Getting elements by class name

February 2, 2010

The topic of getting elements by their class name is one that has been covered by many people, but nothing seems to put together all of the information in such a way that it works across most of the web browsers out there.

Within the past couple of years, modern web browsers have added their own native getElementsByTagName that is incredibly fast, when compared with using a script. Other web browsers such as Internet Explorer do not have a native implementation, so still require a scripted solution for these other browsers. Here’s how to achieve that in a cross-browser manner.

Even though there are a wide variety of getElementsByTagName scripts that people have created, many of them only partially resolve the issle. Ultimately there are two major issues at hand:

  1. Detecting whether a browser already has a getElementsByTagName implementation
  2. Limit the search by tag name, to assist slower web browsers

The first issue is nicely resolved thanks to advice from Sid Robert’s blog

Due to a number of compatibility issues with different web browsers, we need to assign the script to both Object.prototype and document. As we don't want to overwrite the native implementation of getElementsByTagName, we'll use the || operator to attempt to assign the native implementation first so that if that fails, the anonymous function that follows it can be used instead.

Object.prototype.getElementsByClassName = document.getElementsByClassName =
    document.getElementsByClassName || function (searchClass, tag) {

John Resig has a getElementsByTagName Speed Comparison that lists many of the popular getElementsByTagName functions. For this post I have chosen to use the one by Dustin Diaz, which has the fastest DOM implementation. This function is compatible back to IE6. In order to be compatible with IE5 we would need to use a different technique to obtain all of the tags, as using '*' with getElementsByTagName fails to work in IE5.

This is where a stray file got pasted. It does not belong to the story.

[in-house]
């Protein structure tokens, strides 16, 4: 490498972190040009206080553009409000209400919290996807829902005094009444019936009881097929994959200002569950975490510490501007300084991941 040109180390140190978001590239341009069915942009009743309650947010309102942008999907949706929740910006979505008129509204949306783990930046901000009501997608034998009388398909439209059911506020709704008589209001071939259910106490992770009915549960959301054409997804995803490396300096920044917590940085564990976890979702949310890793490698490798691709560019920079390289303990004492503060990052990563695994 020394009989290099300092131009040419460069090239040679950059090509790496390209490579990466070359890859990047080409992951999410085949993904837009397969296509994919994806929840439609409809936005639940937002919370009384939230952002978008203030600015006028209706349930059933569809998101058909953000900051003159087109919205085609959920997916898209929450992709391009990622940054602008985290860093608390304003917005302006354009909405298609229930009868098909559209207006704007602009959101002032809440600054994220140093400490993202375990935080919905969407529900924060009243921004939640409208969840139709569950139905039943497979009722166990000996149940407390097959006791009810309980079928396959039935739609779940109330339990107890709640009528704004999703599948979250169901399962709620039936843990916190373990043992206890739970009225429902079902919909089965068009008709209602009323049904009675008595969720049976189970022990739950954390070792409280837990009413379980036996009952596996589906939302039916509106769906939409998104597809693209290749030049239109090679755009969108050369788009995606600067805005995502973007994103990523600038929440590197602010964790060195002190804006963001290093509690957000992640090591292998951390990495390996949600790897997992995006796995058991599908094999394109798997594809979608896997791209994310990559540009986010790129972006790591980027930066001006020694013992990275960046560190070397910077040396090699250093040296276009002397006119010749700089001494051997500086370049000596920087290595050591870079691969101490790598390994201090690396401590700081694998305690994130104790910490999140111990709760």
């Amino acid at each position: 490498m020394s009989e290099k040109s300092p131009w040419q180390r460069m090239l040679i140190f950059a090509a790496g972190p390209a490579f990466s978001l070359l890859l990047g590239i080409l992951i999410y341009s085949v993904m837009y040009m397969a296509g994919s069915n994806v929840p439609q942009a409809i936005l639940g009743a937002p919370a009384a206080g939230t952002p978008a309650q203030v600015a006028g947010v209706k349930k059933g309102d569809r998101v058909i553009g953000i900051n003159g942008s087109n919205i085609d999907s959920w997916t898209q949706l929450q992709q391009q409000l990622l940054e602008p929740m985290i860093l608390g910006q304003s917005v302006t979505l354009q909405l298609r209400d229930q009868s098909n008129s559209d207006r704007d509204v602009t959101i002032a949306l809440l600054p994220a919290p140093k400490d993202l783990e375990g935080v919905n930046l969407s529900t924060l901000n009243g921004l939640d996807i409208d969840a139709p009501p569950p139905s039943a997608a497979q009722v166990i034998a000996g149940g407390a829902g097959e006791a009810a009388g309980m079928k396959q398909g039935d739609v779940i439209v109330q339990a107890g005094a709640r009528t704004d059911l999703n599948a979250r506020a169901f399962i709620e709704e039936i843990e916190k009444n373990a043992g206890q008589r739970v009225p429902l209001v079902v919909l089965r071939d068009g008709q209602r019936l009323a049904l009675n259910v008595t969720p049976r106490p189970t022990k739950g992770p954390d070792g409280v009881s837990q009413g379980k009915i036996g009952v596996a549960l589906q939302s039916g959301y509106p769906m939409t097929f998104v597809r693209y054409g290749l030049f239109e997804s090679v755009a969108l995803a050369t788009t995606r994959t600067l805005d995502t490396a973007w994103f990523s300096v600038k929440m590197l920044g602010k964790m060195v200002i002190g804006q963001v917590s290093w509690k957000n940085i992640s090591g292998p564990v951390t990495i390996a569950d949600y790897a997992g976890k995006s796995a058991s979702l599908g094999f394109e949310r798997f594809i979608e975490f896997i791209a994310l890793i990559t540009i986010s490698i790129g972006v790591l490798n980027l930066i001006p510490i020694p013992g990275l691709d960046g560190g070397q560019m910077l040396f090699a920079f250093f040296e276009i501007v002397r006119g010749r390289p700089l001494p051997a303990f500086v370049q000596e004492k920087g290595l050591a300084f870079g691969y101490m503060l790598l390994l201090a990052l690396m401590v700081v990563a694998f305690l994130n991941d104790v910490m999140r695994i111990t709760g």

A few updates have been made to this function so that things like unspecified arguments are correctly detected, and that issues that might be picked up by JSLint are tidied up.

This is the cross-browser compatibility script for getElementsByClassName

Object.prototype.getElementsByClassName = document.getElementsByClassName =
    document.getElementsByClassName || function (searchClass, tag) {
    if (tag === undefined) {
        tag = '*';
    }
    var classElements = [],
        els = this.getElementsByTagName(tag),
        elsLen = els.length,
        pattern = new RegExp("(^|\\s)" + searchClass + "(\\s|$)"),
        i, j;
    for (i = 0, j = 0; i < elsLen; i += 1) {
        if (pattern.test(els[i].className)) {
            classElements[j] = els[i];
            j += 1;
        }
    }
    return classElements;
};

With the above script running before other code that uses el.getElementsByClassName, you can now safely ensure that your code will run successfully on a wide range of web browsers.